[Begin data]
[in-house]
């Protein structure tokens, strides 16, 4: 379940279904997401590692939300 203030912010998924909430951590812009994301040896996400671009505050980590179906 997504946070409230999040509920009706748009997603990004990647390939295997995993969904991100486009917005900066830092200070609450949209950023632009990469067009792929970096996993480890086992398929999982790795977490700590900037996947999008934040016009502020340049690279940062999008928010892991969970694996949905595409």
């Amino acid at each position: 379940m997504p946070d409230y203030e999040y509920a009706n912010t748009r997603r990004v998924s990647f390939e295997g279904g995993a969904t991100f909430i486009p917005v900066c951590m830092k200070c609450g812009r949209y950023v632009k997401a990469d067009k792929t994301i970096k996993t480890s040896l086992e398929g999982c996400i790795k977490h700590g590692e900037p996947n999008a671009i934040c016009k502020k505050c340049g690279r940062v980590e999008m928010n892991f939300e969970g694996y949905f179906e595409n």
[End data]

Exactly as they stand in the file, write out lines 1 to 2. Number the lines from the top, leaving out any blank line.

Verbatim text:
[in-house]
């Protein structure tokens, strides 16, 4: 379940279904997401590692939300 203030912010998924909430951590812009994301040896996400671009505050980590179906 997504946070409230999040509920009706748009997603990004990647390939295997995993969904991100486009917005900066830092200070609450949209950023632009990469067009792929970096996993480890086992398929999982790795977490700590900037996947999008934040016009502020340049690279940062999008928010892991969970694996949905595409």